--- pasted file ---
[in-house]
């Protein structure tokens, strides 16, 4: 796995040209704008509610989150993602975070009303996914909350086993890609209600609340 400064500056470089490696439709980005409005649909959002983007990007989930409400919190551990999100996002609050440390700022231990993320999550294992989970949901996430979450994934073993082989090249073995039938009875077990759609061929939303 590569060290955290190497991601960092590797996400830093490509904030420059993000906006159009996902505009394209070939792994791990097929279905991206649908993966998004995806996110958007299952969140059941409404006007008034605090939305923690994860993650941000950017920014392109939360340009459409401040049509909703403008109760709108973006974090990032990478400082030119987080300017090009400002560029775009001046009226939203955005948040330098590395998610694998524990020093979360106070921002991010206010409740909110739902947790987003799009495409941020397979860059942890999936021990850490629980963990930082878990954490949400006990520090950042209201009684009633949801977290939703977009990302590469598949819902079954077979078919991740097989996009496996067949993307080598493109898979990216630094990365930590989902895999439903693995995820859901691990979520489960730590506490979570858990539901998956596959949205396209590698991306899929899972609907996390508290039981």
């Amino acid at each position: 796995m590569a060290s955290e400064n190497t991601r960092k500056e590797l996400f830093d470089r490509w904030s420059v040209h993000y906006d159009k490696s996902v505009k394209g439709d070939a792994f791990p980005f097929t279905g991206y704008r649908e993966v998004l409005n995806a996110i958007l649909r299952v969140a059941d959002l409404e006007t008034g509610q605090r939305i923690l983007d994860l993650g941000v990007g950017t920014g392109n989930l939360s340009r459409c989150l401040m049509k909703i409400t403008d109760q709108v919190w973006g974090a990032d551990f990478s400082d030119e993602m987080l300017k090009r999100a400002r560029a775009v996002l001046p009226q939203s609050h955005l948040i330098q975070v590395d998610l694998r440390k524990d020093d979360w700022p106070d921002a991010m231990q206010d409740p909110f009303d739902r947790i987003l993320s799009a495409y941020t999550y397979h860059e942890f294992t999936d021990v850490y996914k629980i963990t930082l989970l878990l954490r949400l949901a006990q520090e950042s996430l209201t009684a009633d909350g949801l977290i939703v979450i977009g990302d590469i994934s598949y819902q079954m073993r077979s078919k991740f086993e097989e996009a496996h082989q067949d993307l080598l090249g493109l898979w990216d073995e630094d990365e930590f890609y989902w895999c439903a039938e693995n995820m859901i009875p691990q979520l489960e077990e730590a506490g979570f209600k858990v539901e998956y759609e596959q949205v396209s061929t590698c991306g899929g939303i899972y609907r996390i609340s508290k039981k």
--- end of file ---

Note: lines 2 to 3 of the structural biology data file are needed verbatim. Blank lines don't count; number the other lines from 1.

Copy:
């Protein structure tokens, strides 16, 4: 796995040209704008509610989150993602975070009303996914909350086993890609209600609340 400064500056470089490696439709980005409005649909959002983007990007989930409400919190551990999100996002609050440390700022231990993320999550294992989970949901996430979450994934073993082989090249073995039938009875077990759609061929939303 590569060290955290190497991601960092590797996400830093490509904030420059993000906006159009996902505009394209070939792994791990097929279905991206649908993966998004995806996110958007299952969140059941409404006007008034605090939305923690994860993650941000950017920014392109939360340009459409401040049509909703403008109760709108973006974090990032990478400082030119987080300017090009400002560029775009001046009226939203955005948040330098590395998610694998524990020093979360106070921002991010206010409740909110739902947790987003799009495409941020397979860059942890999936021990850490629980963990930082878990954490949400006990520090950042209201009684009633949801977290939703977009990302590469598949819902079954077979078919991740097989996009496996067949993307080598493109898979990216630094990365930590989902895999439903693995995820859901691990979520489960730590506490979570858990539901998956596959949205396209590698991306899929899972609907996390508290039981």
């Amino acid at each position: 796995m590569a060290s955290e400064n190497t991601r960092k500056e590797l996400f830093d470089r490509w904030s420059v040209h993000y906006d159009k490696s996902v505009k394209g439709d070939a792994f791990p980005f097929t279905g991206y704008r649908e993966v998004l409005n995806a996110i958007l649909r299952v969140a059941d959002l409404e006007t008034g509610q605090r939305i923690l983007d994860l993650g941000v990007g950017t920014g392109n989930l939360s340009r459409c989150l401040m049509k909703i409400t403008d109760q709108v919190w973006g974090a990032d551990f990478s400082d030119e993602m987080l300017k090009r999100a400002r560029a775009v996002l001046p009226q939203s609050h955005l948040i330098q975070v590395d998610l694998r440390k524990d020093d979360w700022p106070d921002a991010m231990q206010d409740p909110f009303d739902r947790i987003l993320s799009a495409y941020t999550y397979h860059e942890f294992t999936d021990v850490y996914k629980i963990t930082l989970l878990l954490r949400l949901a006990q520090e950042s996430l209201t009684a009633d909350g949801l977290i939703v979450i977009g990302d590469i994934s598949y819902q079954m073993r077979s078919k991740f086993e097989e996009a496996h082989q067949d993307l080598l090249g493109l898979w990216d073995e630094d990365e930590f890609y989902w895999c439903a039938e693995n995820m859901i009875p691990q979520l489960e077990e730590a506490g979570f209600k858990v539901e998956y759609e596959q949205v396209s061929t590698c991306g899929g939303i899972y609907r996390i609340s508290k039981k």